Shutdowns don’t get bad linearly; they get bad exponentially

Federal employees missed their first paycheck last week; from here on in, every milestone dramatically exacerbates the pain of the shutdown: a halt to aviation as TSA screeners quit en masse, civil cases stall in federal courts, 38 million hungry Americans denied food stamps and 10% of food sales in the US vanishing; deals expiring with the landlords of 40,000 low income households; then 2.2 million more households are imperiled; landlords renting to federal agencies will go without rent but won't be able to evict federal tenants, triggering mortgage and debt defaults; prison guards go from today's skeleton crew to near-total absenteeism; city buses stop running as Federal Transport Agency payments dry up; drugs fall out of the FDA pipeline, denying medication to ill and dying people; and of course, every IPO is stalled (and maybe DOA) for so long as the shutdown continues.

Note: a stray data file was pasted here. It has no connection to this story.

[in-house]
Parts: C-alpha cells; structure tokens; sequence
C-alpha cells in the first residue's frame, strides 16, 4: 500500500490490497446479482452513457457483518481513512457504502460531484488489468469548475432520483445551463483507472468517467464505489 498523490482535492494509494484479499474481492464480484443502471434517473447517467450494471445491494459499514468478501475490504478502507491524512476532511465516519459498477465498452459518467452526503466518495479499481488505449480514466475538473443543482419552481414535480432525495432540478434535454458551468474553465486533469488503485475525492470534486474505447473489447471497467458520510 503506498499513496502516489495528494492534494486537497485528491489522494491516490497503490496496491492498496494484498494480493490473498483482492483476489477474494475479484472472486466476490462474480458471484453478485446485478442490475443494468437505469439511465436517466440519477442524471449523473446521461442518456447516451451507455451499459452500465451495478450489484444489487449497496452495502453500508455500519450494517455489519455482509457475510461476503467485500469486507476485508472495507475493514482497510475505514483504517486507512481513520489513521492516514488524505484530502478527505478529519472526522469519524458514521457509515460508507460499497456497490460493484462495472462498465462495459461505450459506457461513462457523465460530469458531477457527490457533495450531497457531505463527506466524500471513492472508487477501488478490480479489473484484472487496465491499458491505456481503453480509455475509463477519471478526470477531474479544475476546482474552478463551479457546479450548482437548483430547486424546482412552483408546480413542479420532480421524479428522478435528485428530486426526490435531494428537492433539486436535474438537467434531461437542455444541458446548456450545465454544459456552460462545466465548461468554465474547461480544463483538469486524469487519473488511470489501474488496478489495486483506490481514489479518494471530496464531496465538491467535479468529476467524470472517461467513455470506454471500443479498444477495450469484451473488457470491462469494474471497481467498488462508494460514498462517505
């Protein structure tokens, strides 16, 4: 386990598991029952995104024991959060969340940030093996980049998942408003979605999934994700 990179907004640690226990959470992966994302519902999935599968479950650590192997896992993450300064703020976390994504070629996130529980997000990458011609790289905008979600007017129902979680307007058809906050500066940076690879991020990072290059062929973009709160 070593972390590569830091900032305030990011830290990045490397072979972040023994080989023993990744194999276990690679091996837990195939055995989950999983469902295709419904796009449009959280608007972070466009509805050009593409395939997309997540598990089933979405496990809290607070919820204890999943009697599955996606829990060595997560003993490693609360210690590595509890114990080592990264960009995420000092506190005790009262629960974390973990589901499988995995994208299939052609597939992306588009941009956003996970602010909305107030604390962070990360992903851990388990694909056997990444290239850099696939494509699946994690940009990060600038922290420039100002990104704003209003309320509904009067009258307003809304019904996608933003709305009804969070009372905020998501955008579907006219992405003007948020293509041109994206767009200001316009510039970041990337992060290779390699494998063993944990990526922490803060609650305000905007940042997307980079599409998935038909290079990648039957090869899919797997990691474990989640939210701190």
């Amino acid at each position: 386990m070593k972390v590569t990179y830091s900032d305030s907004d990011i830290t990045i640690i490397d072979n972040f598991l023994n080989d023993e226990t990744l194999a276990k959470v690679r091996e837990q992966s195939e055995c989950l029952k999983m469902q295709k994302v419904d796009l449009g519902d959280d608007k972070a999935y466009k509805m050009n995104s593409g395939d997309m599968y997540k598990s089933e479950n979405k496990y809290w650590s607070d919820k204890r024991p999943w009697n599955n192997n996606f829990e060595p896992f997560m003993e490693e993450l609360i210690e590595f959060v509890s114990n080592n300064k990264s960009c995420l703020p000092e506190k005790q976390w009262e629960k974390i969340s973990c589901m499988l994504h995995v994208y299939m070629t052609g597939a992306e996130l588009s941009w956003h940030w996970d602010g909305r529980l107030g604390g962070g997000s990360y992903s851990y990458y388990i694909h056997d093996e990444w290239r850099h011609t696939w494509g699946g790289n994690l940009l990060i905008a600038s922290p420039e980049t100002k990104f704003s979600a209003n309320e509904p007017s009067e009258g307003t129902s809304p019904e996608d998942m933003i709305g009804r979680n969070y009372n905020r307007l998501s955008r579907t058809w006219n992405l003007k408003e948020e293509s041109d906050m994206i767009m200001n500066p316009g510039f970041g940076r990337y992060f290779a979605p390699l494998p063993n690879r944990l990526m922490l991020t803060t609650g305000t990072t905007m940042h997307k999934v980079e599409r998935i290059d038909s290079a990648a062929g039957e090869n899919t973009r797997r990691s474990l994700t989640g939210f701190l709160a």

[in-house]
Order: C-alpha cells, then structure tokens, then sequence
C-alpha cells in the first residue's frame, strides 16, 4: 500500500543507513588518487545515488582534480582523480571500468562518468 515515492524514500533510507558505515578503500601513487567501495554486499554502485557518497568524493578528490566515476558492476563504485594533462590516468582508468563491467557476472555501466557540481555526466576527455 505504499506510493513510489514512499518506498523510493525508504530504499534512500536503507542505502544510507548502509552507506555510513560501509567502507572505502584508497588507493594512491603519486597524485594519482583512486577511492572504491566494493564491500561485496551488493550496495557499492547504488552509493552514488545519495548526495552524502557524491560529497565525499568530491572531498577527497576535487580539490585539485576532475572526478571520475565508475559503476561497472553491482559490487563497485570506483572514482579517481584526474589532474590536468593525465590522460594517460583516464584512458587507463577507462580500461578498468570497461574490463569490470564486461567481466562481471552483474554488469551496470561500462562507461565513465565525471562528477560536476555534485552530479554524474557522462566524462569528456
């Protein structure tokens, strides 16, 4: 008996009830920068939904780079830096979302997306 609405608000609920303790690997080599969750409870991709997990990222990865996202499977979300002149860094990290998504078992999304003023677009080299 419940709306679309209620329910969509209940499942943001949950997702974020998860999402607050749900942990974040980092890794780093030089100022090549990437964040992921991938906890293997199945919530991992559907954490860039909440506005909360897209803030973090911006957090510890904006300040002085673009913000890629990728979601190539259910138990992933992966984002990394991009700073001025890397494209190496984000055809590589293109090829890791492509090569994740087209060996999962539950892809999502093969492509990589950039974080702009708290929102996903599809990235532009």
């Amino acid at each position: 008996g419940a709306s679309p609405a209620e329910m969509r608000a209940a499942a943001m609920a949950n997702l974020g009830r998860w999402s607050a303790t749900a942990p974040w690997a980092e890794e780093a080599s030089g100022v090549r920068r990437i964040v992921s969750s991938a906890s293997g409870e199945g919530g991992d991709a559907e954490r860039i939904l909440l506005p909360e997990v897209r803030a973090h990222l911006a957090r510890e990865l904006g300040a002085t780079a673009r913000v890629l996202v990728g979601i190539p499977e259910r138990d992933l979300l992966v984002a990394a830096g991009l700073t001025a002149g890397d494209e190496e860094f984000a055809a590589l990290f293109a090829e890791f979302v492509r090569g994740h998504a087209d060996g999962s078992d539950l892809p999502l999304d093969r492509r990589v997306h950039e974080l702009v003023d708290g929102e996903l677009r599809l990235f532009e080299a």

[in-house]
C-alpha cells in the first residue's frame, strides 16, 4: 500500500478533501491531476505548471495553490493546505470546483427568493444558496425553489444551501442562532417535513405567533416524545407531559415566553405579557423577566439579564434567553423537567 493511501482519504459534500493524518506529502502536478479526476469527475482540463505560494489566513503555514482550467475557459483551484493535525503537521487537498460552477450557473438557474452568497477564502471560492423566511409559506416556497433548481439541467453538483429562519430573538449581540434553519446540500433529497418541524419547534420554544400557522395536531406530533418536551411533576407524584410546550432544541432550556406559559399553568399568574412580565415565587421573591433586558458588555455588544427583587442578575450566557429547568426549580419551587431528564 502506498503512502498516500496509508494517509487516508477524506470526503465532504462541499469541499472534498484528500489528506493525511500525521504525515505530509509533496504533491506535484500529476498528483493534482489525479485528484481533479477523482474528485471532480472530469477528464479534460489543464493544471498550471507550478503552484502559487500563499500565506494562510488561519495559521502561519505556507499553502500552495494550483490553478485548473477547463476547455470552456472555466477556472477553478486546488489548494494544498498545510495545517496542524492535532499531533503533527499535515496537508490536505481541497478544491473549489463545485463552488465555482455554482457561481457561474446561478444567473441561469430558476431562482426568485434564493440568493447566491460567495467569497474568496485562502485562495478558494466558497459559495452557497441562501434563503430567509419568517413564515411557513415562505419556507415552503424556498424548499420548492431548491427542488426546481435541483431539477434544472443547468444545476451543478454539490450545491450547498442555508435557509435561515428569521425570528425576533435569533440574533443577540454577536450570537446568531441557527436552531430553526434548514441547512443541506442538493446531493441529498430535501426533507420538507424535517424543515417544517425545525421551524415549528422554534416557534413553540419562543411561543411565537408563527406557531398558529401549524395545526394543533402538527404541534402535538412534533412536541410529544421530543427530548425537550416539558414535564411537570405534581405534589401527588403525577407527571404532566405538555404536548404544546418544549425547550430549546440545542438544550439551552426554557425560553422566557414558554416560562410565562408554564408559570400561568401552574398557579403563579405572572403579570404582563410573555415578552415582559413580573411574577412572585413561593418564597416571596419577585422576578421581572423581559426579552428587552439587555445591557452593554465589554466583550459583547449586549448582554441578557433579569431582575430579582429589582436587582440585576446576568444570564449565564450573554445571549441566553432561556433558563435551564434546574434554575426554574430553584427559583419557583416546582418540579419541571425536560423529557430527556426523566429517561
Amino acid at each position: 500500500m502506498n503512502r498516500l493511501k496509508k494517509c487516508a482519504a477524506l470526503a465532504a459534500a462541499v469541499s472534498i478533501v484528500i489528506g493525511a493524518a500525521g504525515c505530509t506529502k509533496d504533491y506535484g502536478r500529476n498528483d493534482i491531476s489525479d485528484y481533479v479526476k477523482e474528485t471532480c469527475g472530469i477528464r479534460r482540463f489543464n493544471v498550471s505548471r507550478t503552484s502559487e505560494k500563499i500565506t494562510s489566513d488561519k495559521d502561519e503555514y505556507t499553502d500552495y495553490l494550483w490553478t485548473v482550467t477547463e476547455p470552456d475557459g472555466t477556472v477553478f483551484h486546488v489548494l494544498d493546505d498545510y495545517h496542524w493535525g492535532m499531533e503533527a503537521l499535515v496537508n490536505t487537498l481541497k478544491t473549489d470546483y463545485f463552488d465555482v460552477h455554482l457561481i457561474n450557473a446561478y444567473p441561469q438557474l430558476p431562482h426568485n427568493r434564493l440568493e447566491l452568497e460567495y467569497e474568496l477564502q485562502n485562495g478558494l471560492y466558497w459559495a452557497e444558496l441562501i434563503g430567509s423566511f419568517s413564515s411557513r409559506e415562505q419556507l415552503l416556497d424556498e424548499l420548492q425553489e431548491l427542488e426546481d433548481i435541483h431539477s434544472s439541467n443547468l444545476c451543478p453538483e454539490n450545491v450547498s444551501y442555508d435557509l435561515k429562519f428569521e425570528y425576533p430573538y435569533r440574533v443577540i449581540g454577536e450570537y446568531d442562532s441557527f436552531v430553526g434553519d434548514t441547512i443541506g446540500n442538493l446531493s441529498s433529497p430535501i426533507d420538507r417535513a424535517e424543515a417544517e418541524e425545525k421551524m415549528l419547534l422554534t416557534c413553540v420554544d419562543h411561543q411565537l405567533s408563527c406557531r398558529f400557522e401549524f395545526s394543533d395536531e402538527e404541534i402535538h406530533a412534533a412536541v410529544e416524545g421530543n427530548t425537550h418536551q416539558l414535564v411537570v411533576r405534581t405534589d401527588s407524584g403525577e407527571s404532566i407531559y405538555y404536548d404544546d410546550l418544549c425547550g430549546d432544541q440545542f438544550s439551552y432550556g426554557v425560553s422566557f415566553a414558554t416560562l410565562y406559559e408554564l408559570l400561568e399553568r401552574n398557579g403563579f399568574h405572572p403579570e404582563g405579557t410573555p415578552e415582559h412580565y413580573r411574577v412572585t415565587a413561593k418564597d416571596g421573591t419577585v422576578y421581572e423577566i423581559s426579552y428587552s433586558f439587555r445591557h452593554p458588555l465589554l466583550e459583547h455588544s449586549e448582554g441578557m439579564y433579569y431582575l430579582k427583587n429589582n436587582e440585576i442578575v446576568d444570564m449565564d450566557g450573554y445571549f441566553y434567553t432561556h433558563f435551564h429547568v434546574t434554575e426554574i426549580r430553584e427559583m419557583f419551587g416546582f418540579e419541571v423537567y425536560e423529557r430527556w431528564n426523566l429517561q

All this to keep a racist promise to build a useless wall.

Officials from Washington to Wall Street are pondering nightmare scenarios if the partial U.S. government shutdown that is already the longest on record extends into spring -- or beyond.

“Shutdowns don’t get bad linearly; they get bad exponentially,” said Sam Berger, a senior adviser at the Center for American Progress, who worked at the Office of Management and Budget under President Barack Obama.

In a Month You’ll Wish the Shutdown Were Only as Bad as Today [Christopher Flavelle, Jennifer A Dlouhy, and Ryan Beene/Bloomberg]

(via Naked Capitalism)